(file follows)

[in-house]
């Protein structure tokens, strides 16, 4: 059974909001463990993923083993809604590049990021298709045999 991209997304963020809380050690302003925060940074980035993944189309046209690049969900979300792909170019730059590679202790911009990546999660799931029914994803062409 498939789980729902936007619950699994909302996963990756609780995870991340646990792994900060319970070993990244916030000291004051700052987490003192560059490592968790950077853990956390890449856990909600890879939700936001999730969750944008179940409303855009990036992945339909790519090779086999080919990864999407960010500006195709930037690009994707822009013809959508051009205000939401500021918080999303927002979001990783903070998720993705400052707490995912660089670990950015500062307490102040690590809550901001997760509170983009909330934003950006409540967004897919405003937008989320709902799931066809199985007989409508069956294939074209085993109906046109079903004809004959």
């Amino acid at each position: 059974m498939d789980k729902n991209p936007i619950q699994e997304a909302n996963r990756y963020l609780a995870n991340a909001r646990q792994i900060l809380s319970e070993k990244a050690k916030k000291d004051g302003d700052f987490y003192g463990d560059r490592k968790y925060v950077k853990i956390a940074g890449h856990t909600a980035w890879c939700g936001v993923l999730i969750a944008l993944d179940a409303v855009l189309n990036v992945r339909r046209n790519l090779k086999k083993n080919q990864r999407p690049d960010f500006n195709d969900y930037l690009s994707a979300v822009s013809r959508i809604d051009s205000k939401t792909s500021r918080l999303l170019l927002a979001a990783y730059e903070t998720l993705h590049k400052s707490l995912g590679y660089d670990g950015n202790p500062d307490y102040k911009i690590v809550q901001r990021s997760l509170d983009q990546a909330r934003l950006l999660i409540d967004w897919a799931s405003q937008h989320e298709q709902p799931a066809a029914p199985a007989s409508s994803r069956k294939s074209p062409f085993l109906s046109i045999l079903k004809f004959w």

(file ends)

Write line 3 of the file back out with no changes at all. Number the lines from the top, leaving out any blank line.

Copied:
């Amino acid at each position: 059974m498939d789980k729902n991209p936007i619950q699994e997304a909302n996963r990756y963020l609780a995870n991340a909001r646990q792994i900060l809380s319970e070993k990244a050690k916030k000291d004051g302003d700052f987490y003192g463990d560059r490592k968790y925060v950077k853990i956390a940074g890449h856990t909600a980035w890879c939700g936001v993923l999730i969750a944008l993944d179940a409303v855009l189309n990036v992945r339909r046209n790519l090779k086999k083993n080919q990864r999407p690049d960010f500006n195709d969900y930037l690009s994707a979300v822009s013809r959508i809604d051009s205000k939401t792909s500021r918080l999303l170019l927002a979001a990783y730059e903070t998720l993705h590049k400052s707490l995912g590679y660089d670990g950015n202790p500062d307490y102040k911009i690590v809550q901001r990021s997760l509170d983009q990546a909330r934003l950006l999660i409540d967004w897919a799931s405003q937008h989320e298709q709902p799931a066809a029914p199985a007989s409508s994803r069956k294939s074209p062409f085993l109906s046109i045999l079903k004809f004959w």